• David flees the area for many years abandoning Michal in the home of her mentally ill father. Saul marries Michal off to another man.
  • Many years later David shows up the conquering hero. In a relational and political power play he demands his childhood bride be returned to him. Michal is ripped away from the man she’s been married to and made a home with. She is forcibly taken to David. Her husband follows in tears begging not to be separated from her. I wonder whom Michal truly loved. Was it her husband who was begging in tears not to lose her or the man who rejected and abandoned her and was now demanding her like she was a piece of impersonal property and a spoil of war?
  • We are told that Michal had no children until the day of her death. I am ashamed to confess that in my ignorance I have always seen this fact as some sort of divine punishment of Michal. I can’t see it that way now. I hurt for Michal and the difficult circumstances she was placed by her culture, her mentally ill father, and her betrothed young husband who treated her with indifference and contempt. As we begin to see what a messed up family system David creates as a horribly flawed husband and father, I begin to contemplate that Michal’s barrenness may have ultimately been for the best.

Michal’s rebuke of David’s actions may have seemed inappropriate on the surface of things, but I now see that they were motivated by feelings of abandonment, rejection, anger, and bitterness. Given the circumstance and the backstory, I totally see why there was so much conflict between the two of them. Their story is a tragedy. I wish David would have been man enough and loving enough to allow Michal to live out her life in peace with the only man in her life who ever really seemed to love her.

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Chapter-a-Day 2 Kings 4

A dry and thirsty land. Elisha said to her, "This time next year you're going to be nursing an infant son."

"O my master, O Holy Man," she said, "don't play games with me, teasing me with such fantasies!" 
2 Kings 4:16 (MSG)

Promises feel profane to those whose life experience sit in opposition to that which is promised.

Mary was young and naive when Gabriel told her she would conceive and bear a son. We applaud her faith in joyfully embracing the message. Seriously, she had no concept of the pain of barrenness. That was not her journey. She would experience a different kind of barrenness and pain 30 years later.

The promise of a child is another thing altogether to a woman who has believed and hoped for years, and has nothing to show for it. Promise that woman she will conceive and you'll be met with Sarah's sarcastic and cynical laughter. You will feel defenses rise. You might even get the biting reply of the Shunnamite woman telling Elisha and God, in certain words, to keep their promises to themselves.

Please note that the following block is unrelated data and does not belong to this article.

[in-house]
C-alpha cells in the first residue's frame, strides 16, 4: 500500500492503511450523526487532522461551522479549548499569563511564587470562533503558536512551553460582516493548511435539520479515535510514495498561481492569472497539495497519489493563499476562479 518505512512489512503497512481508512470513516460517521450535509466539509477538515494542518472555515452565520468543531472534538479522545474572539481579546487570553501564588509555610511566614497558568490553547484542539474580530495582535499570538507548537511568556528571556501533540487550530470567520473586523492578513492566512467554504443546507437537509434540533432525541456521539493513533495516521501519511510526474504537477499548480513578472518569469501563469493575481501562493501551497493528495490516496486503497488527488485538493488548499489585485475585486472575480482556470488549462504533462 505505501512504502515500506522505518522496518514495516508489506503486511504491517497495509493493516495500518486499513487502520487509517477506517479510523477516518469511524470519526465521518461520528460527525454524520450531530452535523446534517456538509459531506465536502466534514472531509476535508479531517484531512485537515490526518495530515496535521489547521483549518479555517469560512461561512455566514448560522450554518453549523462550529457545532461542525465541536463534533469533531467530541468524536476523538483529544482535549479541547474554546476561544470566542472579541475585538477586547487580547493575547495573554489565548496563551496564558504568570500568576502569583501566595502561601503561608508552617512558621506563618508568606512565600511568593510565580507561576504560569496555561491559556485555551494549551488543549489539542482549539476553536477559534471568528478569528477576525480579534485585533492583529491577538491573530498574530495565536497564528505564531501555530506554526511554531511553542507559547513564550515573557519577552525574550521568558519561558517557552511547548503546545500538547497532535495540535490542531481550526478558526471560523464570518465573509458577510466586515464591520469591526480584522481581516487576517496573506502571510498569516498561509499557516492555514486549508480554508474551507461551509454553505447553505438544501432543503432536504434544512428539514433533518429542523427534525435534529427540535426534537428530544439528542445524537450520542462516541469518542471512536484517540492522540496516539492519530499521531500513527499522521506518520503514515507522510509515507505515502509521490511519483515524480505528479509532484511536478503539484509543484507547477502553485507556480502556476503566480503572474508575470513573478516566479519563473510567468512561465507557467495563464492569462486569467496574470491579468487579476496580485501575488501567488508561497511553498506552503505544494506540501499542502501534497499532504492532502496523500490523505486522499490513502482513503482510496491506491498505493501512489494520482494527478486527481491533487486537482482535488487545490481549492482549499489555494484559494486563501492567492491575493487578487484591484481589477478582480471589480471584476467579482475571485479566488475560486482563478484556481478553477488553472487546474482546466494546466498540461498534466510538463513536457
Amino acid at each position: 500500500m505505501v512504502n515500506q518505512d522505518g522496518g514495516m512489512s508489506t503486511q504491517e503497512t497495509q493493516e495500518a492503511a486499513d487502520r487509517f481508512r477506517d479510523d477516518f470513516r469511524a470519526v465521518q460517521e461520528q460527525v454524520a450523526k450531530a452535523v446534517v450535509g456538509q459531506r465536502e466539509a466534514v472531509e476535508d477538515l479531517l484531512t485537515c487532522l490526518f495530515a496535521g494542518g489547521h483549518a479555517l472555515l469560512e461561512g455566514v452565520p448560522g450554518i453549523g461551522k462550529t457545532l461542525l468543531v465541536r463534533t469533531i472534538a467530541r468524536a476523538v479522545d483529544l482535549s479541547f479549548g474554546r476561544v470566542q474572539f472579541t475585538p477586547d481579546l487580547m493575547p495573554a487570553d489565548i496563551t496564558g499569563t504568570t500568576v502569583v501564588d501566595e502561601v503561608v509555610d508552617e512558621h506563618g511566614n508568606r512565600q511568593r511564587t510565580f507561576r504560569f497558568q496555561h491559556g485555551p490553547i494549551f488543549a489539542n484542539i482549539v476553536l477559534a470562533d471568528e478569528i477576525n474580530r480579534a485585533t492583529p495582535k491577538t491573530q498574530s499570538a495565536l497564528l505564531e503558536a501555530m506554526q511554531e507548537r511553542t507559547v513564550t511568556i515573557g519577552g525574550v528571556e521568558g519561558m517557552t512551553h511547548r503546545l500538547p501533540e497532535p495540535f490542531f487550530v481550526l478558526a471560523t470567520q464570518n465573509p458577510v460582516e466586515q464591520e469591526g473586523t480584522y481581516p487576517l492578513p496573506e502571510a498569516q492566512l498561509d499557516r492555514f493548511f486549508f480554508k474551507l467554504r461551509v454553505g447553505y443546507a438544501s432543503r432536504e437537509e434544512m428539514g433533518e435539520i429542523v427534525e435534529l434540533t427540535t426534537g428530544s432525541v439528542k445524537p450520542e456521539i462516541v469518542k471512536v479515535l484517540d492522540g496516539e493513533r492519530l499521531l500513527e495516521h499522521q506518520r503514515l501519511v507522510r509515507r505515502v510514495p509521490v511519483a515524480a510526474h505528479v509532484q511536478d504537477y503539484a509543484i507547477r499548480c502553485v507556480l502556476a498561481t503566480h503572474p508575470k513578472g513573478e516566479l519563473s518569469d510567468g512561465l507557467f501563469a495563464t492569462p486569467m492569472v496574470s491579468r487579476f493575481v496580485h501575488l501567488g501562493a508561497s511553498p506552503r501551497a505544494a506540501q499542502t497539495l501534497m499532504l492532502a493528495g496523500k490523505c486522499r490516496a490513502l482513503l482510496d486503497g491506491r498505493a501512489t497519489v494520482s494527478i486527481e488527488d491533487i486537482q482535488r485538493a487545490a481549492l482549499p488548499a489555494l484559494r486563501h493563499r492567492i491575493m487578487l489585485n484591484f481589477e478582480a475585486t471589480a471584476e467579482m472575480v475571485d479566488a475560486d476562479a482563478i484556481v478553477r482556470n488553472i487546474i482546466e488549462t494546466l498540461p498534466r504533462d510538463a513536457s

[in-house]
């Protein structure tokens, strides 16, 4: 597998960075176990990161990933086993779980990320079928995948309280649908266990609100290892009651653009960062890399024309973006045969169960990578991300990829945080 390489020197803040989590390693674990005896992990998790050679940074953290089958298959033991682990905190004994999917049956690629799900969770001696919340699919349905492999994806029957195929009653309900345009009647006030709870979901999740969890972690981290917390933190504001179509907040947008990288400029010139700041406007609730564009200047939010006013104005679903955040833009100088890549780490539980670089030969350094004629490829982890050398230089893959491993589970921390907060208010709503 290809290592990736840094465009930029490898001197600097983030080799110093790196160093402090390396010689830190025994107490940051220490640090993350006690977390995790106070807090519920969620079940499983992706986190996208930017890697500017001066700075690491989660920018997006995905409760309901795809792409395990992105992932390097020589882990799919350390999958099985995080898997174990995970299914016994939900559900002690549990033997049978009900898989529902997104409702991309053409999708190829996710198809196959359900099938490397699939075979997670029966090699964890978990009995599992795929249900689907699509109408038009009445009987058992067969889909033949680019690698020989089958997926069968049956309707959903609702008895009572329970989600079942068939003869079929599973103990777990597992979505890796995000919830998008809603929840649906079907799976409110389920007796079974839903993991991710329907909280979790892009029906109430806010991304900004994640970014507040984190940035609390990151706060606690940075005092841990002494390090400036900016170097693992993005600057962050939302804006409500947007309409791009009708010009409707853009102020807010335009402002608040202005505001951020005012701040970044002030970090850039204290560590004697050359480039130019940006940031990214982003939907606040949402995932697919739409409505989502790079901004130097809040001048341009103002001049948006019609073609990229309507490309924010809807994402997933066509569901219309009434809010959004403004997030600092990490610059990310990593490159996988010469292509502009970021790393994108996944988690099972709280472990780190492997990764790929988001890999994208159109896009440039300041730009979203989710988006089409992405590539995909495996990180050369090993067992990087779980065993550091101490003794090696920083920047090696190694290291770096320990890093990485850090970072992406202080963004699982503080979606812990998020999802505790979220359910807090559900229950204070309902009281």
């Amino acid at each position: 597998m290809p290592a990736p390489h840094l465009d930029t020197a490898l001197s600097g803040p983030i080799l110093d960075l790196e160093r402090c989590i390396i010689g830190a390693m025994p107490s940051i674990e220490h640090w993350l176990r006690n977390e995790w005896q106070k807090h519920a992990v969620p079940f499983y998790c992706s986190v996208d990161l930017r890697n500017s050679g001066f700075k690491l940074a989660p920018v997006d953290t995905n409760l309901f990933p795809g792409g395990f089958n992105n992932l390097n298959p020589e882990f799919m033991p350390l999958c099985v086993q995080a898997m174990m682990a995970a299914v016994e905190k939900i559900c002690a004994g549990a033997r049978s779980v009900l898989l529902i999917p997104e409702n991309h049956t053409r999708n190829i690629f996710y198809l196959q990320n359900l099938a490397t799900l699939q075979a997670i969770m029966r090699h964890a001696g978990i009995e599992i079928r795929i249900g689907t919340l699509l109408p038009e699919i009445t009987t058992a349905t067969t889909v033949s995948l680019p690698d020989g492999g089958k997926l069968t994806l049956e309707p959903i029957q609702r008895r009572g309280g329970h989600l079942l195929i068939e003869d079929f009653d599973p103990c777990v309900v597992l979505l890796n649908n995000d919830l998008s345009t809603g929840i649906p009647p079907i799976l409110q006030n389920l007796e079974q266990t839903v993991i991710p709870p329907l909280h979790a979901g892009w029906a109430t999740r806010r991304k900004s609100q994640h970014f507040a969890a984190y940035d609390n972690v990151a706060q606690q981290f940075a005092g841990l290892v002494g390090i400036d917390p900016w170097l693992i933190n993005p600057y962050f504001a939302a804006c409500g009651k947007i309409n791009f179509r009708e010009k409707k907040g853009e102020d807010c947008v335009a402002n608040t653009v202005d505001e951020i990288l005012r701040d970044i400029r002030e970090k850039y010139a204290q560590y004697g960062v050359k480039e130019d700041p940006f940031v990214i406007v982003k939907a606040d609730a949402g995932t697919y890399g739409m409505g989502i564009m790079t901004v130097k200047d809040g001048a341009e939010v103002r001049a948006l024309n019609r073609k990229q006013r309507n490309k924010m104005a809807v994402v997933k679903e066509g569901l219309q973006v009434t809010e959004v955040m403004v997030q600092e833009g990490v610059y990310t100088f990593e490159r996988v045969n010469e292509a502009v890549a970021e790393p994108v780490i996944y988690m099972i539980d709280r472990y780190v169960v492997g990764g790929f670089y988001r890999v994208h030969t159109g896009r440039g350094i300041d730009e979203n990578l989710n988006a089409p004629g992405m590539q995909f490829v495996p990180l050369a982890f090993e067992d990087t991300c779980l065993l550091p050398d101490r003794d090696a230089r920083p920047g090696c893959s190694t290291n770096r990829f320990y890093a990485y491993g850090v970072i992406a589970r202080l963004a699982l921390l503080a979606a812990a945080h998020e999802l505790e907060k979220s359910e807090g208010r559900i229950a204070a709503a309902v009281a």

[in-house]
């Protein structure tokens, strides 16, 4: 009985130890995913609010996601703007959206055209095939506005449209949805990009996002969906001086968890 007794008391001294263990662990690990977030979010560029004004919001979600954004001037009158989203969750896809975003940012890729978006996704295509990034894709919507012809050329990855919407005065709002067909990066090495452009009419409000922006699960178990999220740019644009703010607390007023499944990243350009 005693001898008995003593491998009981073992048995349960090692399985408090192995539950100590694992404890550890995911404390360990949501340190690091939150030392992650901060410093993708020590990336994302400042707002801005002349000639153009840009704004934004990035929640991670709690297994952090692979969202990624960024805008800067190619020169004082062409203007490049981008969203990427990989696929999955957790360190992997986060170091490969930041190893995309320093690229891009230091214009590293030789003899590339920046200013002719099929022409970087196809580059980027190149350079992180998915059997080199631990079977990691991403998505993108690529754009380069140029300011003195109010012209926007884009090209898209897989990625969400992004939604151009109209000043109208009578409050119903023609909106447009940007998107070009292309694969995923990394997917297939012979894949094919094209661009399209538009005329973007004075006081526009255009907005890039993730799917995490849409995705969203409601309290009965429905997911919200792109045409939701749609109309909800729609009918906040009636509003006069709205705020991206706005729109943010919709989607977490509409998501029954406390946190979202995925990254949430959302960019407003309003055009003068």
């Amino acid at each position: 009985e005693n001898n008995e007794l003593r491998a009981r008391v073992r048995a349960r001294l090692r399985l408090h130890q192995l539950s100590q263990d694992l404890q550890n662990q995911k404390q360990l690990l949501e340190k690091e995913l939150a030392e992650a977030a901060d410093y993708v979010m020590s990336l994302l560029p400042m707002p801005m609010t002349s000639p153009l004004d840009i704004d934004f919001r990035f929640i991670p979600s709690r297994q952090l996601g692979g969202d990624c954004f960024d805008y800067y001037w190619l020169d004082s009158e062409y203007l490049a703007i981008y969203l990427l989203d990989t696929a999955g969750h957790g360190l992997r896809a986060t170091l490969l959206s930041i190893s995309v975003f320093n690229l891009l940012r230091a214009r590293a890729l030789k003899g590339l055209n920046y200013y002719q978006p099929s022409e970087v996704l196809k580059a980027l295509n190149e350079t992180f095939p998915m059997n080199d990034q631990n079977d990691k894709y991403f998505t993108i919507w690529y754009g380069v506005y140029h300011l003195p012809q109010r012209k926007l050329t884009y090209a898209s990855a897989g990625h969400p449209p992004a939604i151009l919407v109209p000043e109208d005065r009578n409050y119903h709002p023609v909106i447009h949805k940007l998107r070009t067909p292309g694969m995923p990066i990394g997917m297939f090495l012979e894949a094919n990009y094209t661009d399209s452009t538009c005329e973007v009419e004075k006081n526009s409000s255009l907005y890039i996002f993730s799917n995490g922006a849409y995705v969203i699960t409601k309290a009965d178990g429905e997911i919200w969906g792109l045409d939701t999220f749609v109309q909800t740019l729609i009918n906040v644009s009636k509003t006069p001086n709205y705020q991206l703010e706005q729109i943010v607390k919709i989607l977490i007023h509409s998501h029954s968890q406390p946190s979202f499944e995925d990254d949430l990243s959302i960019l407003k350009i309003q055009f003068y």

Promises are an encouragement to some. They are a burden for others.

Creative Commons photo courtesy of Flickr and Eric Rice

Chapter-a-Day Exodus 2

Wilderness wandering. Pharaoh heard about it and tried to kill Moses, but Moses got away to the land of Midian. He sat down by a well. Exodus 2:15 (MSG)

It's amazing to think about how much story can be crammed into one verse; how much life experience can be condensed into two short sentences.

Moses, the "chosen one" now stripped of every luxurious blessing that was afforded him as an adopted son of Pharaoh. Moses, the murderer. Moses, the man on Egypt's "Most Wanted" list. Moses, the man on the lam. Moses, the rich and famous member of the King's household now alone, broke, and homeless in the barren wastelands.

How often do we find God's people alone in the wilderness? Adam and Eve kicked out of the Garden, and flung into the wilderness outside. Abraham leaving his comfortable home to become a nomadic wanderer. The nation of Israel wandering in the desert for 40 years in search of the Promised Land. David, anointed king of Israel, flees from Saul into the wilderness of Judah and waits almost 30 years before ascending to the throne. Elijah, the triumphant prophet, flees into the wilderness in fear for his life. John the Baptist, preaching repentance from his desert pulpit. Jesus, led into the wilderness for 40 days of testing and temptation.

Life's road leads us all to barren places. The wilderness is an unavoidable stretch of the journey for any who desire to follow in Jesus' footsteps. You don't learn about perseverance in Pharoah's palace. The lifestyles of the rich and famous do little to build the necessary character qualities God desires from His disciples. Purity is acheived in the refining fire. Maturity is found on the journey through the hinterlands.

And, you never know what divine appointment God has for you when you stop at the well for a drink.

Creative Commons photo courtesy of Flickr and Hamed